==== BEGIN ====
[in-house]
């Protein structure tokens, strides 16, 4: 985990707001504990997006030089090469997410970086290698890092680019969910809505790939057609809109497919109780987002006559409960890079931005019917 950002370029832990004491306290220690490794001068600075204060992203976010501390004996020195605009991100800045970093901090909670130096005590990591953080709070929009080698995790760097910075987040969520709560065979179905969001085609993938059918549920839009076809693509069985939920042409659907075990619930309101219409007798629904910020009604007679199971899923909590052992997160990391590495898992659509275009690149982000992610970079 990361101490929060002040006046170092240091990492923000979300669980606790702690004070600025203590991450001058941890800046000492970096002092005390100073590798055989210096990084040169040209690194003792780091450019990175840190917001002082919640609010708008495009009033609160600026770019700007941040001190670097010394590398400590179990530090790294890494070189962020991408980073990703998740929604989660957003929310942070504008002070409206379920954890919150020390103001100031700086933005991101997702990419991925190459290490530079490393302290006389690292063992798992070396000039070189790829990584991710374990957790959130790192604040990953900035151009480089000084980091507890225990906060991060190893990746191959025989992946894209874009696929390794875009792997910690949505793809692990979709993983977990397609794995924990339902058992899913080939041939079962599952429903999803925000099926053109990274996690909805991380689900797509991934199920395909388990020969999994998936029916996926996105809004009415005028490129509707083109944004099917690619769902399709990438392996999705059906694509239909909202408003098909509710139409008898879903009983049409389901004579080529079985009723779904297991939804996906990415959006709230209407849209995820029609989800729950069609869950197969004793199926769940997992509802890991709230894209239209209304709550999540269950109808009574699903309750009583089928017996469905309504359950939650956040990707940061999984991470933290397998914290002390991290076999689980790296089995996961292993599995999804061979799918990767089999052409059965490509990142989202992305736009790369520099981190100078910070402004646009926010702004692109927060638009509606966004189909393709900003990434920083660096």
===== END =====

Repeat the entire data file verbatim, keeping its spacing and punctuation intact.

[in-house]
């Protein structure tokens, strides 16, 4: 985990707001504990997006030089090469997410970086290698890092680019969910809505790939057609809109497919109780987002006559409960890079931005019917 950002370029832990004491306290220690490794001068600075204060992203976010501390004996020195605009991100800045970093901090909670130096005590990591953080709070929009080698995790760097910075987040969520709560065979179905969001085609993938059918549920839009076809693509069985939920042409659907075990619930309101219409007798629904910020009604007679199971899923909590052992997160990391590495898992659509275009690149982000992610970079 990361101490929060002040006046170092240091990492923000979300669980606790702690004070600025203590991450001058941890800046000492970096002092005390100073590798055989210096990084040169040209690194003792780091450019990175840190917001002082919640609010708008495009009033609160600026770019700007941040001190670097010394590398400590179990530090790294890494070189962020991408980073990703998740929604989660957003929310942070504008002070409206379920954890919150020390103001100031700086933005991101997702990419991925190459290490530079490393302290006389690292063992798992070396000039070189790829990584991710374990957790959130790192604040990953900035151009480089000084980091507890225990906060991060190893990746191959025989992946894209874009696929390794875009792997910690949505793809692990979709993983977990397609794995924990339902058992899913080939041939079962599952429903999803925000099926053109990274996690909805991380689900797509991934199920395909388990020969999994998936029916996926996105809004009415005028490129509707083109944004099917690619769902399709990438392996999705059906694509239909909202408003098909509710139409008898879903009983049409389901004579080529079985009723779904297991939804996906990415959006709230209407849209995820029609989800729950069609869950197969004793199926769940997992509802890991709230894209239209209304709550999540269950109808009574699903309750009583089928017996469905309504359950939650956040990707940061999984991470933290397998914290002390991290076999689980790296089995996961292993599995999804061979799918990767089999052409059965490509990142989202992305736009790369520099981190100078910070402004646009926010702004692109927060638009509606966004189909393709900003990434920083660096």